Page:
The reciprocal of the Planck length, $\Lambda=1/l_P$, is used as a high-frequency cutoff in the particle-physics estimation of the vacuum energy.

For example in "the cosmological constant problem" Steven Weinberg says that summing the zero-point energies of all normal modes of some field of mass $m$ up to a wave number cutoff $\Lambda >> m$ yields a vacuum energy density (with $\hbar=c=1$) $$\langle\rho\rangle=\int_0^\Lambda \frac{4 \pi k^2 dk}{(2\pi)^3}\frac{1}{2}\sqrt{k^2+m^2}\simeq \frac{\Lambda^4}{16\pi^2}.$$ He goes on to say that "if we believe general relativity up to the Planck scale" then $$\langle\rho\rangle \approx \frac{1}{16\pi^2}\frac{1}{l_P^4}.$$ It seems that in this calculation the Planck length $l_P$ is taken to be the size of the smallest interval of space that can be described by general relativity.

But the FRW metric implies that the length of any interval of space, that can be described by general relativity, expands with the scale factor $a(t)$.

Therefore should the Planck length actually be a proper length so that $$l_P=a(t)\ l_{P0}$$ where $l_{P0}$ is a constant representing the Planck length at the present time $t_0$?

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    $\begingroup$ "if we believe general relativity up to the Planck scale", then whatever happens at that scale need not be explained by GR, and by extension, by FRW. Concepts as "proper length", "scale factor", or even "space-time" need not be well-defined at scales comparable to the Planck length. You can certainly take $l_P=a(t)\ l_{P0}$ as a definition, but its meaning is far from clear to me. What do you mean by this expression? $\endgroup$ Aug 13, 2017 at 11:16
  • $\begingroup$ If we assume that QFT and GR are correct for spatial intervals up to and including the Planck length then I think that the expanding FRW metric implies that the size of that minimum spatial interval, i.e. the Planck length, must expand with the scale factor. This assumption would affect cosmology through modified Friedmann equations with $G \propto a^2$. $\endgroup$ Aug 13, 2017 at 11:42
  • $\begingroup$ So you are assuming that both QFT and GR are correct up to $\ell_P$ but not beyond? And this even in spite of the multiple reasons we have not to trust neither of them up to those scales? This seems to be a big leap of faith to me, a pretty unjustified one. [BTW, FWIW, I didn't downvote you] $\endgroup$ Aug 13, 2017 at 11:45
  • $\begingroup$ Sorry I mean that QFT and GR are both valid for a spatial interval whose size is greater than or equal to the Planck length $l_P=a(t)l_{P0}$. $\endgroup$ Aug 13, 2017 at 11:50
  • $\begingroup$ Planck length is just a scale of distance. Like 1 meter. Space expands by the scale factor $a(t)$, but does the measure of 1 meter change? $\endgroup$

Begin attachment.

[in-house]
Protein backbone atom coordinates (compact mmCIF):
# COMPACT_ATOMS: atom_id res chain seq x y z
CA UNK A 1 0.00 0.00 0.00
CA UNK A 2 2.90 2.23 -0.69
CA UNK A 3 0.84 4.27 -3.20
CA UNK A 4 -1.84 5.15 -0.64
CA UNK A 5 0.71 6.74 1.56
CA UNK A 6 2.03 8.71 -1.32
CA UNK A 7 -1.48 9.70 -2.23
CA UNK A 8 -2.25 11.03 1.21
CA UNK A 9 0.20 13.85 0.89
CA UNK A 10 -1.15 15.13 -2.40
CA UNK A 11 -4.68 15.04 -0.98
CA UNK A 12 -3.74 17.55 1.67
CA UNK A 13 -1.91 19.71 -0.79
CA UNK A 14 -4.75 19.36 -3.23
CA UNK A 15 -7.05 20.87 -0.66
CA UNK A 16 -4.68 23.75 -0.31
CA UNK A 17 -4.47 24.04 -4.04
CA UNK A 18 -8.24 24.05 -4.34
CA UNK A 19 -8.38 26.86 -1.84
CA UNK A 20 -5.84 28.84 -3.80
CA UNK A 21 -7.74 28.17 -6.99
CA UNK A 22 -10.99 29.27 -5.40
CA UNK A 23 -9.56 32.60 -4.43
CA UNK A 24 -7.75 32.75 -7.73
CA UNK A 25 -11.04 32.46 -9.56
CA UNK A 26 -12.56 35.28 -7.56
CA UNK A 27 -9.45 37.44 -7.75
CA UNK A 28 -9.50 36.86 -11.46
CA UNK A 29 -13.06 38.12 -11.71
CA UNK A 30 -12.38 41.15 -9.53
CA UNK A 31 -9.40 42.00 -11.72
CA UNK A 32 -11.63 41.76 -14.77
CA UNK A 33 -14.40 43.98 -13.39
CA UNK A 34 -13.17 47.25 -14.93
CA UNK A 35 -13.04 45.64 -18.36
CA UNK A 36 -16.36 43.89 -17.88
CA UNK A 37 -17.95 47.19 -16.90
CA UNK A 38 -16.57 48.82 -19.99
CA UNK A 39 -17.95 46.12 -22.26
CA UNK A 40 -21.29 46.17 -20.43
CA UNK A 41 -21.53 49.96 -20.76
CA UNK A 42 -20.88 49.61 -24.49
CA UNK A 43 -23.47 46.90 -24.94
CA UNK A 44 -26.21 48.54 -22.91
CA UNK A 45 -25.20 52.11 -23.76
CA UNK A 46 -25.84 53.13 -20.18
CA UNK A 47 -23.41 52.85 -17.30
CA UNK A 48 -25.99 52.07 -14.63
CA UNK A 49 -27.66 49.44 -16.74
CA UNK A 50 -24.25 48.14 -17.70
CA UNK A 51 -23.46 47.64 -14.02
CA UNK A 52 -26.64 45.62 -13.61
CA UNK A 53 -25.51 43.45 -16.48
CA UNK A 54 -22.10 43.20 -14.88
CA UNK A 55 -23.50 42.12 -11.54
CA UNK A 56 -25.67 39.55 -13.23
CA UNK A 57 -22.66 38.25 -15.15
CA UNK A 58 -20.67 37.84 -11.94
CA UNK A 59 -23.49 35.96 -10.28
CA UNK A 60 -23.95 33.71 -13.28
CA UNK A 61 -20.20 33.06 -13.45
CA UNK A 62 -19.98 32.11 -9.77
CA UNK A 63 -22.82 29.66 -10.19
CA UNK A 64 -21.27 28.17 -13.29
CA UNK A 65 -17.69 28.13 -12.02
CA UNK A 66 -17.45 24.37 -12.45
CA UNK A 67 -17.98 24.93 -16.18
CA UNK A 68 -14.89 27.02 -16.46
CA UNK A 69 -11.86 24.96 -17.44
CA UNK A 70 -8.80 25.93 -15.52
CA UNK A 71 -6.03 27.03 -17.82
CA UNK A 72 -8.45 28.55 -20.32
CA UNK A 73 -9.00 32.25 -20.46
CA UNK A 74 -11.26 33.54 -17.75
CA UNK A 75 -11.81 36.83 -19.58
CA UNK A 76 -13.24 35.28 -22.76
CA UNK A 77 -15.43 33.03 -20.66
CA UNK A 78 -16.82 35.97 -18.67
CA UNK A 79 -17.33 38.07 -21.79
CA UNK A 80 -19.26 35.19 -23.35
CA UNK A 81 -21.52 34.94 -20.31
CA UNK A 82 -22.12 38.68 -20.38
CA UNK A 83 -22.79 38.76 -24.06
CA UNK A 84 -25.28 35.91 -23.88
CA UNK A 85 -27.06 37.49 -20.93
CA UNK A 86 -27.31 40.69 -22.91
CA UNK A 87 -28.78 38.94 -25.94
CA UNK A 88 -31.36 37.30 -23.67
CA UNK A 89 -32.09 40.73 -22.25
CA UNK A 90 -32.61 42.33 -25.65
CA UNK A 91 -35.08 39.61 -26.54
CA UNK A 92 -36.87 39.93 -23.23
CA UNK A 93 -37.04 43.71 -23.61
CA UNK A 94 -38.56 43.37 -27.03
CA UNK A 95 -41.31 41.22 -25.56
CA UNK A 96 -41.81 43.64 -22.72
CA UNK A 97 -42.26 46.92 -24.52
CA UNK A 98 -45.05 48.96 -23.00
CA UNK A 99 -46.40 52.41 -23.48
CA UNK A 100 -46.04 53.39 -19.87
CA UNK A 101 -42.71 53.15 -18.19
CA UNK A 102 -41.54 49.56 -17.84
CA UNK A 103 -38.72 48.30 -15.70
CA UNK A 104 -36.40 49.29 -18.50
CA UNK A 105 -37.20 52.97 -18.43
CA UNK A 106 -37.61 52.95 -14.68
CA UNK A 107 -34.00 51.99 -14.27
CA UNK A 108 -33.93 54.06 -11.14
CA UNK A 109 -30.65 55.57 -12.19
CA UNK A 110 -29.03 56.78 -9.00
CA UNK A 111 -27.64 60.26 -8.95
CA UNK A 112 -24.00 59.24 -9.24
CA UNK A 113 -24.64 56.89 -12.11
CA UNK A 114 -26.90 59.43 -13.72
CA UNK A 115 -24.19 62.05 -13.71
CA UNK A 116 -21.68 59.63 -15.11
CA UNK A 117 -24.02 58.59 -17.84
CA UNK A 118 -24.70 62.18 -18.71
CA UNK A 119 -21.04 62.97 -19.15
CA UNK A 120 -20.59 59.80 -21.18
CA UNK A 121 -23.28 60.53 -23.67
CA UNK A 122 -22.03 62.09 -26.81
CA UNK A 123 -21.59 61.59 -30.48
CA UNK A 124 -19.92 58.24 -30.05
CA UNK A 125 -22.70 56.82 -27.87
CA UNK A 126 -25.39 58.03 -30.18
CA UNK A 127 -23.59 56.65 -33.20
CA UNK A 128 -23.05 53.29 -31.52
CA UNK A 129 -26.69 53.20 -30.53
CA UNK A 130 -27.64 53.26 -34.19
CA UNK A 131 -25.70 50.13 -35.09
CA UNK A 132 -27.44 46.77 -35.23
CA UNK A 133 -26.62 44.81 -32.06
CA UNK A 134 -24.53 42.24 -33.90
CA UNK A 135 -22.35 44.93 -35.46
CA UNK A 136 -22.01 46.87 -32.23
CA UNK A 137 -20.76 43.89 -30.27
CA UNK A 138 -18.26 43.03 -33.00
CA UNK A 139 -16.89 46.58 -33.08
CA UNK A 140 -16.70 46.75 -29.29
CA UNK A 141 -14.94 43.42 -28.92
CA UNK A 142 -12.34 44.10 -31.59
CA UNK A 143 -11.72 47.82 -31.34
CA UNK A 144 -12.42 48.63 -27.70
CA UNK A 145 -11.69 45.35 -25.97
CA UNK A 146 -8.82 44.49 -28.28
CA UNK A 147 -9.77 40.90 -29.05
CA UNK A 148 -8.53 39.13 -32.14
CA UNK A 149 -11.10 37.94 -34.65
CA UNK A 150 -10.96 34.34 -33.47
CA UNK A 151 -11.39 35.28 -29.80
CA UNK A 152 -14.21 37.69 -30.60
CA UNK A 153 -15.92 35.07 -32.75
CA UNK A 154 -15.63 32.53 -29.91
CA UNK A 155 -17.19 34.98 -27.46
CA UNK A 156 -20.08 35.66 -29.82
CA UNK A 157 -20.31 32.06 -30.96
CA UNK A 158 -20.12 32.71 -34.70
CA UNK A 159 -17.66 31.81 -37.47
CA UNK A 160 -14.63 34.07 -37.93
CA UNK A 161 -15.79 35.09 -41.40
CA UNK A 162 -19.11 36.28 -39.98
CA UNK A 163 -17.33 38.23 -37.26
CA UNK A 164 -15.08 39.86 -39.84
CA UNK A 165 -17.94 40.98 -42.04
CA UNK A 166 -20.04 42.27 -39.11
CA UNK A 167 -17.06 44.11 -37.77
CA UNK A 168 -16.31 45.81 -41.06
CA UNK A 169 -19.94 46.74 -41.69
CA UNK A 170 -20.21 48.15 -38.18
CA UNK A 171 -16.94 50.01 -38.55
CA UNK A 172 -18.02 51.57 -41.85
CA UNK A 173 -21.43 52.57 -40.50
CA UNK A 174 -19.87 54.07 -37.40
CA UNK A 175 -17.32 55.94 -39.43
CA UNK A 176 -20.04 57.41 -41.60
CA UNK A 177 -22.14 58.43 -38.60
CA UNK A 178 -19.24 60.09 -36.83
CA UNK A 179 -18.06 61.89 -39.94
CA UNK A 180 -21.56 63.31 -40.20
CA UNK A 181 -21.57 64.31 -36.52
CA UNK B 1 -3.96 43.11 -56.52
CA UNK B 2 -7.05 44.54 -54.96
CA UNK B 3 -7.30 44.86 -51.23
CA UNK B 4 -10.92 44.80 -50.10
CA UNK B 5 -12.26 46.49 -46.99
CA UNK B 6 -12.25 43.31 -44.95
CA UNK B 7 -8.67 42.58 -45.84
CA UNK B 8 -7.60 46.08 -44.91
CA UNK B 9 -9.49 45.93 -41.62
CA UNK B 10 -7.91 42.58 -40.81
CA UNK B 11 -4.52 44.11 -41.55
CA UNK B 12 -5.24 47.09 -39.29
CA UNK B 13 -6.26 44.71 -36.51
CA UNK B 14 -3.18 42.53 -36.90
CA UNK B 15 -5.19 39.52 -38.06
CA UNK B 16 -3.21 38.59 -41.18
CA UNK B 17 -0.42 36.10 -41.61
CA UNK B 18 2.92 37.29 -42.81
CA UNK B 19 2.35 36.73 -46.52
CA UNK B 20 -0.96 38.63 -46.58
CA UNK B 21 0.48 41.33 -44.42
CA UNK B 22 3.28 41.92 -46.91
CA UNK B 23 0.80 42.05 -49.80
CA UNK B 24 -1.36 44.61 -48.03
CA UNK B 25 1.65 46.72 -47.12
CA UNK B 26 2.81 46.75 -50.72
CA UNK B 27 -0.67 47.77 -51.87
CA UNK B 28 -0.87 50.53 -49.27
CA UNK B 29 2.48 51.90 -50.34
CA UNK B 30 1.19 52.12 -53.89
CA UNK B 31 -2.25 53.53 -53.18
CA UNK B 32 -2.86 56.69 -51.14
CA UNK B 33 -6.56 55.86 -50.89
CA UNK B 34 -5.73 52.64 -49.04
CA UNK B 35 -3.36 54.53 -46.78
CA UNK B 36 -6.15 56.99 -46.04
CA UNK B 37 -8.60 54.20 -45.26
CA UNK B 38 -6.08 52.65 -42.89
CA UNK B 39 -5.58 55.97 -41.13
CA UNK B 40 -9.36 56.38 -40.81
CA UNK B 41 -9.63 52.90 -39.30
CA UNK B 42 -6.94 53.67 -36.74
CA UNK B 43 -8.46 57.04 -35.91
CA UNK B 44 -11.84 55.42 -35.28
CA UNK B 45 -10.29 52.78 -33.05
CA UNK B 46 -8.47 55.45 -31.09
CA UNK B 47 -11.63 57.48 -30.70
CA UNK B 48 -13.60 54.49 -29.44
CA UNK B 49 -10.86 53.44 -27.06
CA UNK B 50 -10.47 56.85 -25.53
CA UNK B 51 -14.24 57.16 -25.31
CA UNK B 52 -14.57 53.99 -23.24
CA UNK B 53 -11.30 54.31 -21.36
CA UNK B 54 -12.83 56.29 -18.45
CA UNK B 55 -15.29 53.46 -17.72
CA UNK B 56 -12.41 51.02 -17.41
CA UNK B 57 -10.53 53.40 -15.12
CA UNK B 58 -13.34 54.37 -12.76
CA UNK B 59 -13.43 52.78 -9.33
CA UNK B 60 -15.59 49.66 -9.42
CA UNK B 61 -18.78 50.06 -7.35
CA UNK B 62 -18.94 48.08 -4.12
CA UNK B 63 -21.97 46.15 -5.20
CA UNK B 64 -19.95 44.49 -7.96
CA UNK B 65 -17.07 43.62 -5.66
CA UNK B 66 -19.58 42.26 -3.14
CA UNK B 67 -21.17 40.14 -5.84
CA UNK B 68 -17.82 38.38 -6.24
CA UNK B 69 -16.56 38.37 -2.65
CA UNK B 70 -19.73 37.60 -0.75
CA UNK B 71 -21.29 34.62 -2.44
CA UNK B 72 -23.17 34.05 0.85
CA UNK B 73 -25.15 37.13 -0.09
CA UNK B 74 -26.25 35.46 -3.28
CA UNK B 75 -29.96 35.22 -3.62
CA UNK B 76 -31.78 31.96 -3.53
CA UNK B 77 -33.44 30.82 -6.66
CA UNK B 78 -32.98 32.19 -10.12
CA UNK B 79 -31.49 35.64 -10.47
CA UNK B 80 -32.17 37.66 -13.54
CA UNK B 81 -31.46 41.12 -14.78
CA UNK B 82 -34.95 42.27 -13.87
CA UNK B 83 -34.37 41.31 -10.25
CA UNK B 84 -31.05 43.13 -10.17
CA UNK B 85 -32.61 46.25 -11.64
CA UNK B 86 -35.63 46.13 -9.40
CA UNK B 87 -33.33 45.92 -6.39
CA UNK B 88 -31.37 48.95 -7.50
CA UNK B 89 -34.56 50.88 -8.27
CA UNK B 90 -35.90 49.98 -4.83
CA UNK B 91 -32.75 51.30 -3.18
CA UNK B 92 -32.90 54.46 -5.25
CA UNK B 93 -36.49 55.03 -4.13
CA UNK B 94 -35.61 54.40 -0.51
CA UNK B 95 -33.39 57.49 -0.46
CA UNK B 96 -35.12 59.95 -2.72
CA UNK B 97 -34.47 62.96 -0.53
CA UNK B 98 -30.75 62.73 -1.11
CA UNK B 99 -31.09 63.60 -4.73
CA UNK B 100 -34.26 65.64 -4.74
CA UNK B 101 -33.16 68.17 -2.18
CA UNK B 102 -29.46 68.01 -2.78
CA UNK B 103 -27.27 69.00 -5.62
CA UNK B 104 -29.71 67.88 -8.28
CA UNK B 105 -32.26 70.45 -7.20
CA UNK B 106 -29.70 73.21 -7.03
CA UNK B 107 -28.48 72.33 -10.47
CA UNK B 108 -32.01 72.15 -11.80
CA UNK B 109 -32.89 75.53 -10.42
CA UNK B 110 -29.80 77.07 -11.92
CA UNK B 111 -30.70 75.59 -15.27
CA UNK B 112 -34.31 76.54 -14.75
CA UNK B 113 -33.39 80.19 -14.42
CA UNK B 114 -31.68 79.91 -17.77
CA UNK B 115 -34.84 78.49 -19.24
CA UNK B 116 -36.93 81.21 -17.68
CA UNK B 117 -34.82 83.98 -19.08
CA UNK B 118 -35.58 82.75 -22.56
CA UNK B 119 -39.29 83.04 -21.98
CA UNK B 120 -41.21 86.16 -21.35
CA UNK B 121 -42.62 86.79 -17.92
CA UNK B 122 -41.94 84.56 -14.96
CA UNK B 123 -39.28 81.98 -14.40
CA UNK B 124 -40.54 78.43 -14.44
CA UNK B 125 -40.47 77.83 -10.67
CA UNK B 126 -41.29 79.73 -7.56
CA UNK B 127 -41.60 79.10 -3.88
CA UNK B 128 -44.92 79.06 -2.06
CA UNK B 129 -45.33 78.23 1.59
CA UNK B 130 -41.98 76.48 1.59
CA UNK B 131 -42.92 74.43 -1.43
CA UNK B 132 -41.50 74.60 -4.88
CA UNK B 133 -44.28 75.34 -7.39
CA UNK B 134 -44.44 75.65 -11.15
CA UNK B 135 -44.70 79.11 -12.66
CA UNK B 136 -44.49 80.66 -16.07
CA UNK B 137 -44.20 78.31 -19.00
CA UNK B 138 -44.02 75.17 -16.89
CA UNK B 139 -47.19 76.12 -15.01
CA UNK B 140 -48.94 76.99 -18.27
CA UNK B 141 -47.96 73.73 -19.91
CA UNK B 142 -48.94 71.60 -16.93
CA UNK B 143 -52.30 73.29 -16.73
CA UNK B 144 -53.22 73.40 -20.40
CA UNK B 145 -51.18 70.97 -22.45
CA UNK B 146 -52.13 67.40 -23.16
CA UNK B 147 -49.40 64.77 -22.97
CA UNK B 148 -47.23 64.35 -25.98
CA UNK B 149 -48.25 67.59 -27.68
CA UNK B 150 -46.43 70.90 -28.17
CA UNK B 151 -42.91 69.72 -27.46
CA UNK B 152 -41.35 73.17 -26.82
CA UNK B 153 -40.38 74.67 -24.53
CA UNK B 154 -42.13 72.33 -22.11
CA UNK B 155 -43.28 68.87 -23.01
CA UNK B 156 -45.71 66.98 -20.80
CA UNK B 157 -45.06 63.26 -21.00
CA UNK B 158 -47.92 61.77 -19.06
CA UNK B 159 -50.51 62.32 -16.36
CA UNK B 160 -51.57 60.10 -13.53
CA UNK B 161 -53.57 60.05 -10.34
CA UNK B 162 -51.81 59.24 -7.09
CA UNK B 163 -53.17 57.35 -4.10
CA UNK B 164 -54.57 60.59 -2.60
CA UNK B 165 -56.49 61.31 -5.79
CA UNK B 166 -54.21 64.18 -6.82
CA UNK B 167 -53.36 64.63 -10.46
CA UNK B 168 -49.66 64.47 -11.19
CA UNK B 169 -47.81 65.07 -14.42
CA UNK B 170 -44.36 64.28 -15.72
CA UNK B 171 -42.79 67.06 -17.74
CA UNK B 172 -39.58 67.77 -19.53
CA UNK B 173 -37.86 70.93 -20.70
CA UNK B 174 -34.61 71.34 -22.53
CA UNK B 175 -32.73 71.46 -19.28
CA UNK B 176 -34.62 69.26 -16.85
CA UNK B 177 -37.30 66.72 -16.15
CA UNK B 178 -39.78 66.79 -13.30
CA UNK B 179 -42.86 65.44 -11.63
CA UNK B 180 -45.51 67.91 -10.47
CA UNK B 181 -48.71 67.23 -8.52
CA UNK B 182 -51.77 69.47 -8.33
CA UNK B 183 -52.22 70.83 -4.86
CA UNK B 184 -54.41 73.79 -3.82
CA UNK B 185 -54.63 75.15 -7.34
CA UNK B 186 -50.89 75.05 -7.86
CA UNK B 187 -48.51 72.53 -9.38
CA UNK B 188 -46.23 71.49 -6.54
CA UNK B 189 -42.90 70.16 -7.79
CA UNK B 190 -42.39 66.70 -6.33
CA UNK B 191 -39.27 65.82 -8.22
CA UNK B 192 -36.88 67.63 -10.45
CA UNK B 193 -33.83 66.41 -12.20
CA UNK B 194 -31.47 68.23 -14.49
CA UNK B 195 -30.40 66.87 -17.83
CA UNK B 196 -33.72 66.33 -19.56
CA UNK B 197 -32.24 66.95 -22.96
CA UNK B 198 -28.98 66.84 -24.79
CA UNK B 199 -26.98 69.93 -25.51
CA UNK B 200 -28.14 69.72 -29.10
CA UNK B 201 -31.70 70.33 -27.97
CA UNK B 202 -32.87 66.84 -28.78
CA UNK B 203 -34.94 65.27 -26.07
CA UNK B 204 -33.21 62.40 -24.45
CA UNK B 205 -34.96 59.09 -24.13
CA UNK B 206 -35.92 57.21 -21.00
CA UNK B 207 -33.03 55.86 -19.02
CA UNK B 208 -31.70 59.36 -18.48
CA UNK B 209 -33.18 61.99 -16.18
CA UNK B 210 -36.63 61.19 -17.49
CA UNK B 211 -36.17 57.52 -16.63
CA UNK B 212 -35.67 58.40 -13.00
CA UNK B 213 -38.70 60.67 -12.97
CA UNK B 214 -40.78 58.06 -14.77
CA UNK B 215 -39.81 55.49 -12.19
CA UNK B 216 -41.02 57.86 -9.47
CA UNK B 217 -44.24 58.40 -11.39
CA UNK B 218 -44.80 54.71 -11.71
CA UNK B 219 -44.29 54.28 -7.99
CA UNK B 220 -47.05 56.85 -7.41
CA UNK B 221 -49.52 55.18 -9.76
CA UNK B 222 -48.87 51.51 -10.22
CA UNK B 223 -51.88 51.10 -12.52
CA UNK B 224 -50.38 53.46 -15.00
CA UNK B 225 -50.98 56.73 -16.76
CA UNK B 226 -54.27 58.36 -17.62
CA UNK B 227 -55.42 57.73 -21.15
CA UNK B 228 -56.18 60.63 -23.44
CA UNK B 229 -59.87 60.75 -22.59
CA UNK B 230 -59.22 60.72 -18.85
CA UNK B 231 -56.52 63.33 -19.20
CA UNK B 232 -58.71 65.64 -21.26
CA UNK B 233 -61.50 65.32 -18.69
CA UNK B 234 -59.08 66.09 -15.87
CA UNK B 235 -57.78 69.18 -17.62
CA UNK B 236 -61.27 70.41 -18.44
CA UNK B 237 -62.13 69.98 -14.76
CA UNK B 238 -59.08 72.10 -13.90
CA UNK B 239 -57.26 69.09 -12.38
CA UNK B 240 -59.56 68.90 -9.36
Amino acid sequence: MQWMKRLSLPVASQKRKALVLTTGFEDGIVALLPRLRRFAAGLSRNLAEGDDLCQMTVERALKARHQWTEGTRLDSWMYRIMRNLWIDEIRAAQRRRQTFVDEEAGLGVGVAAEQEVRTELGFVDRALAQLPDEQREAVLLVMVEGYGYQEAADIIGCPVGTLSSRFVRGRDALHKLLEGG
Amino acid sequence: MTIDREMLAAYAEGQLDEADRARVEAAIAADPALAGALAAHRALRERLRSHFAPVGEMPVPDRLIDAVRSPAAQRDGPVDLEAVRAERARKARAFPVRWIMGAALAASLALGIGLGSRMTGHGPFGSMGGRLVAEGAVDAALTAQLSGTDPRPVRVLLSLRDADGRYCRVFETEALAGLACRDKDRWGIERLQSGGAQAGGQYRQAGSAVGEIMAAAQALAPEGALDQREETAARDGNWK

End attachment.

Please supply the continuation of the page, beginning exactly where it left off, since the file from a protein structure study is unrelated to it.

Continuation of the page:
– VacuuM
    Apr 4, 2018 at 10:22

1 Answer 1


The calculation that Weinberg presents is of the energy density. The integrand contains $\sqrt{k^2~+~m^2},$ which is a scalar. The invariant momentum interval $m^2~=~E^2~-~k^2$ is involved. The integration is cut off at the $\Lambda~=~1/\ell_p$. In a formal sense the mathematics is scalar, and so we can say this energy is an invariant.

There are some confusions though about what is meant by the Planck scale. It is not that spacetime stops at this scale. The Fermi satellite data on a range of frequencies of light from very distant Burstars indicates no dispersion. The experimental data indicates space is smooth to within $\ell_p/50$. What the Planck scale reflects is the inability to isolate a qubit on a scale smaller than $\ell_p$. It is not so much that physics ends there.

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    $\begingroup$ How does this answer the question of whether or not the Planck length is a proper length? This answer seems to contain some generalities about the Planck length that don't actually answer the question posed. Also, energy density is certainly not a scalar (but rather the 00-component of stress-energy), so $\Lambda$ shouldn't be a scalar in the sense of GR, either. $\endgroup$
    – ACuriousMind
    Aug 13, 2017 at 12:40
  • $\begingroup$ The Einstein field equations are $R_{ab}~-~\frac{1}{2}Rg_{ab}$ $+~\Lambda g_{ab}~=~8\pi kT_{ab}$. the cosmological constant is then a constant curvature term, similar to Ricci scalar. You are wrong. $\endgroup$ Aug 13, 2017 at 15:09
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    $\begingroup$ The $\Lambda$ here is not the cosmological constant, but an energy cutoff, and the Einstein field equations have nothing to do with this. $\endgroup$
    – ACuriousMind
    Aug 13, 2017 at 15:49
  • $\begingroup$ With inflationary cosmology it does. the CC $\Lambda$ is the cut off at or near Planck scale. Beside the integral is evaluated in the lab frame. $\endgroup$ Aug 13, 2017 at 15:53

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